Google just released its first Beverage Trends Report, which gives a clear picture about what's hot -- and what's cool -- in the beverage world. Using Google Search data, this dive into beverage industry trends looks at four key markets -- the U.S., U.K., Spain and Mexico -- and highlights some fascinating things about what we drink and why we drink it, as well as offering an idea of what we'll find ourselves drinking in the very near future.
Google's Beverage Trends Report reveals the three biggest trends in the beverage world, summed up this way: Process Becomes Primary; Flavors Go Earthy; and More Water, More Premium
Process Becomes Primary
The first trend Google noted in its report is "Process Becomes Primary;" that is, how a beverage is made is increasingly important to consumers or, as Google put it,
"Whether it's driven by health, taste or connoisseurship, we see growing interest in beverages that are defined by the key process through which they are made."
Two process-driven beverages in particular are trending across all four markets studied: cold brews and infusions.
Cold brew is, of course, the process of brewing a beverage, usually coffee or tea, using room-temperature or cold water. The process takes a great deal longer -- 12 to 24 hours -- but the results are noticeable. Cold brew coffee, for example, is said to be less acidic and less bitter, sweeter and more chocolatey and smooth.
More than that, cold brew is easy to make, with the simplest methods requiring nothing more than a gallon container or jug. Given recent years' consumer focus on all things DIY, at-home availability and ease makes cold brew all the more appealing to consumers.
Infusions, like cold brew, are similarly process-driven. Very simply, infusions involve soaking wet leaves or herbs in hot or cold water, which can take anywhere from five minutes to a few hours.
Though infusions are up in all four markets Google looked at, the term "infusions" applies to different things in different parts of the world.
- In the U.S., the most popular infusion-related searches were "bubble," "boba," "ginger," "oolong" and "Thai."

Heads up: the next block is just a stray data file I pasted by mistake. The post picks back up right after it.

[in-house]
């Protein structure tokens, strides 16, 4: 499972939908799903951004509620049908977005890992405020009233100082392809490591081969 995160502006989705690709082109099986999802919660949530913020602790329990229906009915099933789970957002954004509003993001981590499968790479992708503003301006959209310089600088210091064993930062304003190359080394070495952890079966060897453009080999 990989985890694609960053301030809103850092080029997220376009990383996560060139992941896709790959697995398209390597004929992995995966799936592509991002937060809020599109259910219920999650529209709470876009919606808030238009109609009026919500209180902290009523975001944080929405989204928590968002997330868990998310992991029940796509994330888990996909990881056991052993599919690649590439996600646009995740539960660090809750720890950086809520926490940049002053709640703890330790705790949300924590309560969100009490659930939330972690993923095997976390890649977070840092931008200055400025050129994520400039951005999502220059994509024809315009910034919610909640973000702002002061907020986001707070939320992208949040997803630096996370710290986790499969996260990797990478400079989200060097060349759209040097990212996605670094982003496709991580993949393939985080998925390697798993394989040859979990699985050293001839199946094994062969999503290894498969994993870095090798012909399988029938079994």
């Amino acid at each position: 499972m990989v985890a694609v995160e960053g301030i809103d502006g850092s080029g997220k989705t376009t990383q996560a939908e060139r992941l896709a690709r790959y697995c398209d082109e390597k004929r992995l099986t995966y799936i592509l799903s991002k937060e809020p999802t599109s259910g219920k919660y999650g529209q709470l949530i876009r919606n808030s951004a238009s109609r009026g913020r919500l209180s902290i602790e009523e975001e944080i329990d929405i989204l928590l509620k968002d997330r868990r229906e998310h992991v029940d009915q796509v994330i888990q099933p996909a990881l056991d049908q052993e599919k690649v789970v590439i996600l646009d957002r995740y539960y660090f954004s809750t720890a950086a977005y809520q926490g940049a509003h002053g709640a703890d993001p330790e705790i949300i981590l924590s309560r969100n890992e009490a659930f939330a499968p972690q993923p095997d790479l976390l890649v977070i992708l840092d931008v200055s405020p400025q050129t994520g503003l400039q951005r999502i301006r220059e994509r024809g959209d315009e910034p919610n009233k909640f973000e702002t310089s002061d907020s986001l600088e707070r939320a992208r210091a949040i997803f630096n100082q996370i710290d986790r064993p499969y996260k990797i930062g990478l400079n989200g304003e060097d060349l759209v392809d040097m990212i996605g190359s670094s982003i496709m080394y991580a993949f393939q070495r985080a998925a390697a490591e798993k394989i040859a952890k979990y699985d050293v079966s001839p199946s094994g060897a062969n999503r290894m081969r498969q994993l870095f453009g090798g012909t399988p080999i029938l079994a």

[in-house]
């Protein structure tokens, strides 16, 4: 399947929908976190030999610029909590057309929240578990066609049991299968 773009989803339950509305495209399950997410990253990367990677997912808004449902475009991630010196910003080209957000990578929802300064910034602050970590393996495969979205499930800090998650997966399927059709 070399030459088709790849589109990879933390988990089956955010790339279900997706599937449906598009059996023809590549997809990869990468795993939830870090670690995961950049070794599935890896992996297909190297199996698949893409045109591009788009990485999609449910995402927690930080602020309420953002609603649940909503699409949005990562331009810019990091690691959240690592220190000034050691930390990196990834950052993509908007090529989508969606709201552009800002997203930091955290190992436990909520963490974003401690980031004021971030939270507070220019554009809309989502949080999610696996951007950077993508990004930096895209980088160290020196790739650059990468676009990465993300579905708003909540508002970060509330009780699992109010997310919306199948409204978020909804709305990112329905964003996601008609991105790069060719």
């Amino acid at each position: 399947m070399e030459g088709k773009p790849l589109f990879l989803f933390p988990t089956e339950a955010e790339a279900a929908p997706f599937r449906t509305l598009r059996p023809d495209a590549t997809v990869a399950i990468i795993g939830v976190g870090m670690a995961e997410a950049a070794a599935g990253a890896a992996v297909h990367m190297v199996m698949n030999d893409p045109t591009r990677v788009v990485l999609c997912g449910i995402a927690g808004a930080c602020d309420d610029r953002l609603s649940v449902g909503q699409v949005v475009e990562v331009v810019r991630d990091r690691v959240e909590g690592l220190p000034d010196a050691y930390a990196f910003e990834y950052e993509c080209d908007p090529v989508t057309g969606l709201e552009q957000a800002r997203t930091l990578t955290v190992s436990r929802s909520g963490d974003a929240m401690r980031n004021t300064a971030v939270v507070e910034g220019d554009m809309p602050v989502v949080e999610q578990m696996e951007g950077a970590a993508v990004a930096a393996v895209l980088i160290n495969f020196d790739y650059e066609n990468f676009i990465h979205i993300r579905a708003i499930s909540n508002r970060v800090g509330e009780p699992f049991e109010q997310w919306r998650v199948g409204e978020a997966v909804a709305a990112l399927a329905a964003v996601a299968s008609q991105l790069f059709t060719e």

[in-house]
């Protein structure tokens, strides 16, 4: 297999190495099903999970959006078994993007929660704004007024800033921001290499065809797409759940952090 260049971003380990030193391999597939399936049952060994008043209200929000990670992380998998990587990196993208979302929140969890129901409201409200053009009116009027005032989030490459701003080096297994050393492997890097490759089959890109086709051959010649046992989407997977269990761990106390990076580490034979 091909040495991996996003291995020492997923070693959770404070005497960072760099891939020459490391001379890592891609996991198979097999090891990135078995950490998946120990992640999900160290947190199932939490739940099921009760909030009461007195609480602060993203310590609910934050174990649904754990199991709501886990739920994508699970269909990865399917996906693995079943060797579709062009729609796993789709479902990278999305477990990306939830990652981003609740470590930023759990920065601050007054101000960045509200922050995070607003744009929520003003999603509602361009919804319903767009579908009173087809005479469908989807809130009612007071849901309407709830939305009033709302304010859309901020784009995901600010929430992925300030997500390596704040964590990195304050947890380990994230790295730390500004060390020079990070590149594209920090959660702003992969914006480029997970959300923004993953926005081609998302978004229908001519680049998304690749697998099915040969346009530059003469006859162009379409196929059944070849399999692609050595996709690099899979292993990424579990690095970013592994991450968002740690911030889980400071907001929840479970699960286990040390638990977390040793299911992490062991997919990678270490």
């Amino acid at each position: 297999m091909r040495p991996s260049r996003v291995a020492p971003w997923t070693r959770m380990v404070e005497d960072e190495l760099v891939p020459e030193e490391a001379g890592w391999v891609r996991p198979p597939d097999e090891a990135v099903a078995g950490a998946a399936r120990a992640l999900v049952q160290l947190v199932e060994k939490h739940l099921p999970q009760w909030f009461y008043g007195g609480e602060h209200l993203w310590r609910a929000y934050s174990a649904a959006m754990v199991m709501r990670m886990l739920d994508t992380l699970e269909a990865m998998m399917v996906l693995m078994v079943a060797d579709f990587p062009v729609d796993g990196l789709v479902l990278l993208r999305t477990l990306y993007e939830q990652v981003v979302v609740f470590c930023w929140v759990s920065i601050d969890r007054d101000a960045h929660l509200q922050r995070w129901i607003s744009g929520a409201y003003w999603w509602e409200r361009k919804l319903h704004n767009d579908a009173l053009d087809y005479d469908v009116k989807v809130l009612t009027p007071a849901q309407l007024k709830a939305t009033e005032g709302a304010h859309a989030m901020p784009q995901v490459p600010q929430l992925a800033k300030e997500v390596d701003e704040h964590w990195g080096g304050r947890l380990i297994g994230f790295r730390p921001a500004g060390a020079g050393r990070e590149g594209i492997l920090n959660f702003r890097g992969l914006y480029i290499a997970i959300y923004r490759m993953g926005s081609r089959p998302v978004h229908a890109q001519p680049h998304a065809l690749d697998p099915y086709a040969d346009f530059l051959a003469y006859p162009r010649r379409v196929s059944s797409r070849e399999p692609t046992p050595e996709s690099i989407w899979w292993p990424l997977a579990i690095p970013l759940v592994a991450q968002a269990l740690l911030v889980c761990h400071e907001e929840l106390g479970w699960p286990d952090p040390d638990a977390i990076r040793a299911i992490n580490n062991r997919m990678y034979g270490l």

- Across the pond in the U.K., drinkers were searching "bubble," "matcha" and "coffee" the most.
- In Spain and Mexico, top infusion searches included "matcha," "jengibre" (ginger), "chai," "canela" (cinnamon)," "perejil" (parsley) and "hierbabuena" (peppermint).
Flavors Go Earthy
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The second major trend Google defined with its Beverage Trends Report is "Flavors Go Earthy." Consumers are showing increasing interest in "earthy" flavors taking off in all four markets studied, also demonstrating "a wide variety of botanical based beverages are in demand."
These "earthy" flavors capturing the most consumer interest are, in all four markets, kombucha, matcha, oolong tea, chamomile tea, turmeric tea, parsley tea, ginger ale, green tea shot, hibiscus tea, rooibos tea, matcha powder and ginger tea.
Matcha and ginger are generating the most interest currently, but Google's study also makes a few predictions about what's "next" in the world of brewed botanical beverages. Chamomile, turmeric, parsley and dandelion are a few of the earthy flavors Google sees picking up interest.
More Water, More Premium
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The third and final conclusion drawn by Google in its Beverage Trends Report is "More Water, More Premium."
According to Google, "Consumers are seeking water in large quantities, whether it is in gallons, packs, jugs, filters, or delivery. In this section, we seek to understand the behaviors and reasoning for increased demand in accessibility to water that goes beyond the tap" -- more water -- and that the "growth of interest in water is also being fueled by the premiumization of water.
Many of the top trending water searches are related to enhancing water by boosting alkalinity, adding carbonation or using premium water bottles" -- more premium.
The U.S. is leading the way in the interest of "premium water experiences," and, as researchers saw in their first point, process can enhance any beverage, with sparkling and alkaline waters following trends.
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Essentially, Americans are interested in beverages that aren't crafted for them, but are made at home instead. Trendy concepts, like cold brew and infusions, aren't new necessarily, but they've reached new popularity as we've seen countless brands debut drinks that fit into what Americans want.
Here are some ways we've interpreted these trends in our own kitchens.
The report is lengthy, but fascinating -- download it here.